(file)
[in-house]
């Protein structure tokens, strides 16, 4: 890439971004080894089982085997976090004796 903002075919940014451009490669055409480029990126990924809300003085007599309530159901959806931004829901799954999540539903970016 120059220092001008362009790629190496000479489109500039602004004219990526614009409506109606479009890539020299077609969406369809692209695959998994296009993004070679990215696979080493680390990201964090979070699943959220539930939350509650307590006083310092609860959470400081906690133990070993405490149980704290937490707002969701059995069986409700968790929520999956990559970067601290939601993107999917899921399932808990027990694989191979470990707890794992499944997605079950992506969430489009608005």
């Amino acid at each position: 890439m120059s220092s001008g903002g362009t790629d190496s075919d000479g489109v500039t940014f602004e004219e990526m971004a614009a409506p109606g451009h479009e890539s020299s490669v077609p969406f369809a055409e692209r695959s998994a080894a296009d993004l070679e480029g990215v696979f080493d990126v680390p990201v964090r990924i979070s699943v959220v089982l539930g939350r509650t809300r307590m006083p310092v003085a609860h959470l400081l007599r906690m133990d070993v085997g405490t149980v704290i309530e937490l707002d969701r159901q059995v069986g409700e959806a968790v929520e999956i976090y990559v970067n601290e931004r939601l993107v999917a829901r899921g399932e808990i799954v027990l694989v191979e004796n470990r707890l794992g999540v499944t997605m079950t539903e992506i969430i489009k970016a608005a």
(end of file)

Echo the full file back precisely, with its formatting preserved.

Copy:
[in-house]
């Protein structure tokens, strides 16, 4: 890439971004080894089982085997976090004796 903002075919940014451009490669055409480029990126990924809300003085007599309530159901959806931004829901799954999540539903970016 120059220092001008362009790629190496000479489109500039602004004219990526614009409506109606479009890539020299077609969406369809692209695959998994296009993004070679990215696979080493680390990201964090979070699943959220539930939350509650307590006083310092609860959470400081906690133990070993405490149980704290937490707002969701059995069986409700968790929520999956990559970067601290939601993107999917899921399932808990027990694989191979470990707890794992499944997605079950992506969430489009608005």
């Amino acid at each position: 890439m120059s220092s001008g903002g362009t790629d190496s075919d000479g489109v500039t940014f602004e004219e990526m971004a614009a409506p109606g451009h479009e890539s020299s490669v077609p969406f369809a055409e692209r695959s998994a080894a296009d993004l070679e480029g990215v696979f080493d990126v680390p990201v964090r990924i979070s699943v959220v089982l539930g939350r509650t809300r307590m006083p310092v003085a609860h959470l400081l007599r906690m133990d070993v085997g405490t149980v704290i309530e937490l707002d969701r159901q059995v069986g409700e959806a968790v929520e999956i976090y990559v970067n601290e931004r939601l993107v999917a829901r899921g399932e808990i799954v027990l694989v191979e004796n470990r707890l794992g999540v499944t997605m079950t539903e992506i969430i489009k970016a608005a």